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Working titles for the film were The Extra Edge and The Phoenix. According to a November 1955 Hollywood Reporter news item, Britain's Exclusive Films (an alternate corporate name used by Hammer in the early 1950s) intended to make both an English language and German-language adaptation of Lawrence Bachmann's novel, The Phoenix, with Bachmann scripting and co-producing. Only the English-language version was made, and Bachmann's contribution, if any, to the finished script has not been determined. The film was shot on location in Berlin.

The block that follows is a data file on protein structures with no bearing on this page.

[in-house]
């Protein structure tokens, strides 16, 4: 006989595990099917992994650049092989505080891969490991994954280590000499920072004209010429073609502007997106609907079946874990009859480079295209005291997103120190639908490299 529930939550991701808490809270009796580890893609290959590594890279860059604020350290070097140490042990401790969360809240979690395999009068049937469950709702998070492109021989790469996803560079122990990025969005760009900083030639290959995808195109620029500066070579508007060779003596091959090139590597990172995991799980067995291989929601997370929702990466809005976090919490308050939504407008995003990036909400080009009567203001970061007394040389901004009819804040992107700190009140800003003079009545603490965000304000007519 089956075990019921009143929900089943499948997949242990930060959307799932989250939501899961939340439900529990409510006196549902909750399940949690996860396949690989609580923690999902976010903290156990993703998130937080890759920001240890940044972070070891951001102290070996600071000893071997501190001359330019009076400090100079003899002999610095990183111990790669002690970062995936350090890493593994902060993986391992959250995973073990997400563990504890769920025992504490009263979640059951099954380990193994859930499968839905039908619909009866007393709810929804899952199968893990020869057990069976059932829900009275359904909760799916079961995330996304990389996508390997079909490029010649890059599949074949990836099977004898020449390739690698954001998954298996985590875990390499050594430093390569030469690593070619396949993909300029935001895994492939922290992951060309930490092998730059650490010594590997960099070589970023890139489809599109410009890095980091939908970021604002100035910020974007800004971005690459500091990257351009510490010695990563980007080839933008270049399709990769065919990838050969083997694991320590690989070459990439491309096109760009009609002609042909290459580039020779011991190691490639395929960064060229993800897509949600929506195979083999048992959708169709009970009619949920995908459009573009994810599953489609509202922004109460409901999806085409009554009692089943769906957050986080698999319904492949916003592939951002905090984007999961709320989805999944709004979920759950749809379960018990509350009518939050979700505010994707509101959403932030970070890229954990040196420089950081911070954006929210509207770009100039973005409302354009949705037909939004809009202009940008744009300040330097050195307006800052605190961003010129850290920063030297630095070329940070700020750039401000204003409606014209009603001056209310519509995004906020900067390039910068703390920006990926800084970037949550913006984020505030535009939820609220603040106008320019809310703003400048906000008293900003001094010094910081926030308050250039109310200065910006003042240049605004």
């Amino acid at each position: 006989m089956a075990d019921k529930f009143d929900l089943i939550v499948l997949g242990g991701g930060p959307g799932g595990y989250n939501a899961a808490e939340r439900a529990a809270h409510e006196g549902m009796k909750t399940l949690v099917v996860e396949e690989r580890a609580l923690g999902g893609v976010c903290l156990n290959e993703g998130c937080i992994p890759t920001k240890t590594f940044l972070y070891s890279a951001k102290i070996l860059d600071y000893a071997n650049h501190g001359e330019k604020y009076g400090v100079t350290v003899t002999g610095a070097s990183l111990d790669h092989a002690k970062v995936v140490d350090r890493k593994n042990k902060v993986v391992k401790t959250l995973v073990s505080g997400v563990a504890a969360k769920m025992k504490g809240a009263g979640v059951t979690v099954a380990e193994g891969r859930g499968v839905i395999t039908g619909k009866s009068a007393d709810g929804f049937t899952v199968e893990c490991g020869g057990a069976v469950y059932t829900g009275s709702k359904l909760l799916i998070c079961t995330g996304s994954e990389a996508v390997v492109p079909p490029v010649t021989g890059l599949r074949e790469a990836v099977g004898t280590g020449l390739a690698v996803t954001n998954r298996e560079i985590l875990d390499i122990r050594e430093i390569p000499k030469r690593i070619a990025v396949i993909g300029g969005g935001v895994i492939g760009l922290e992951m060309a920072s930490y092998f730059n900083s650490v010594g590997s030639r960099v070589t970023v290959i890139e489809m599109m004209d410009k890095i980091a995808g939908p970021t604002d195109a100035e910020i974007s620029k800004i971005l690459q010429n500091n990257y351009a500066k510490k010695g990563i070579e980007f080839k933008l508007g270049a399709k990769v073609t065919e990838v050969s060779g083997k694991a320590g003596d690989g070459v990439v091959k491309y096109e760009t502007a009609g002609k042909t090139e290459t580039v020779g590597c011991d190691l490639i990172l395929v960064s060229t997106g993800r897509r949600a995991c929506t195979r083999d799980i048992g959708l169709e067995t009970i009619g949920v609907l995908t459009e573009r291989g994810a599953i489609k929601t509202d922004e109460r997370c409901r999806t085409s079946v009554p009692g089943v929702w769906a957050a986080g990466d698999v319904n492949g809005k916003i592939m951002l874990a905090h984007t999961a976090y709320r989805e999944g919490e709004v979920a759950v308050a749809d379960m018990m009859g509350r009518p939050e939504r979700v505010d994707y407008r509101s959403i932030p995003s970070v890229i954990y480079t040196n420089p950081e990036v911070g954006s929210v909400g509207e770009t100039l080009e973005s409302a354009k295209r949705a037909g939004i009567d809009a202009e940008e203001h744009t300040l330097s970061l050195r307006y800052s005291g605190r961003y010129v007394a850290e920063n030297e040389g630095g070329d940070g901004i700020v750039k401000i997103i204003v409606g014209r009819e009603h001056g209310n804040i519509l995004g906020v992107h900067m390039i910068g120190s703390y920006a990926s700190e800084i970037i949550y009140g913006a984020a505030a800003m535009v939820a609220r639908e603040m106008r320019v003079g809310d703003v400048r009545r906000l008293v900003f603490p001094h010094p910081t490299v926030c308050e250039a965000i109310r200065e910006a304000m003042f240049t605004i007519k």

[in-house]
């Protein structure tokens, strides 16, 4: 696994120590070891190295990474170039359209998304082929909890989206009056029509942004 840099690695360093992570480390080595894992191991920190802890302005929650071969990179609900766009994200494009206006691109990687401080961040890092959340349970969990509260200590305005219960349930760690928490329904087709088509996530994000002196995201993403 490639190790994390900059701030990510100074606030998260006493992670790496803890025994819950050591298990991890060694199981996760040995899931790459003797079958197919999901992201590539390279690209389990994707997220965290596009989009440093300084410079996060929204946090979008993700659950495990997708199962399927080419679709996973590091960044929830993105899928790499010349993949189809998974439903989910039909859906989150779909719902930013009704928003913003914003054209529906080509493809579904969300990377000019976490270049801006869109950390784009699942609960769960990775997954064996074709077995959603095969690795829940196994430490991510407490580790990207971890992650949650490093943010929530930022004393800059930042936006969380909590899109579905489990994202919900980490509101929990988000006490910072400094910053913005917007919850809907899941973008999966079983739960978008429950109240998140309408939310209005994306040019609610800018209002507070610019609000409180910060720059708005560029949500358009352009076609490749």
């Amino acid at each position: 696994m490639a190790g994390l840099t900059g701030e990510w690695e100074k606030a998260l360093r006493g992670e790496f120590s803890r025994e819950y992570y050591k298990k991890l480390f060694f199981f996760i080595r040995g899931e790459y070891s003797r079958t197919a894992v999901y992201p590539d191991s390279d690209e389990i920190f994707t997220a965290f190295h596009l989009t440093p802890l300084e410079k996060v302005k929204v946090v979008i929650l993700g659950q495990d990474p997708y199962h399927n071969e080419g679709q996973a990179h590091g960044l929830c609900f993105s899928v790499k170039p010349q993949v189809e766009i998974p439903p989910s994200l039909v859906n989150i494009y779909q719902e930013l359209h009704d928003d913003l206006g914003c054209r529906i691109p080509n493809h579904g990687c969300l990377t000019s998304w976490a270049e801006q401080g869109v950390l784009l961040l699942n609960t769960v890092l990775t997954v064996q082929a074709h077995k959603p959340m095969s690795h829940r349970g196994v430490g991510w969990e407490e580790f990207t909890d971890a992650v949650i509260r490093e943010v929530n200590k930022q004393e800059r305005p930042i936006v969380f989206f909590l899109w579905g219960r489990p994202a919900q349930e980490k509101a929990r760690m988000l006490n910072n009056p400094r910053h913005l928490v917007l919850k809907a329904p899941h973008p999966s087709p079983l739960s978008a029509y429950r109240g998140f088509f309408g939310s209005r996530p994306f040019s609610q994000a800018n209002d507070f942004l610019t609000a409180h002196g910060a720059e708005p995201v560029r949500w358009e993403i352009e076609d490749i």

A May 1958 New York Times article indicated that director Robert Aldrich received unprecendented assistance from East Berlin authorities and equipment from DEFA Studios in East Berlin. The East Berlin Government in the Soviet sector of the city controlled Berlin's railways and, at Aldrich's request, offered complete cooperation in allowing the filming of an early sequence in the story as the soldiers, returning from the POW camps, arrive in the Berlin train station. The Daily Variety review noted that the voice-over narration seemed to be an "afterthought" and indeed, a portion of it contradicts the film when the narrator mentions six months having passed since one character's death yet "Eric" soon after states that three months have passed.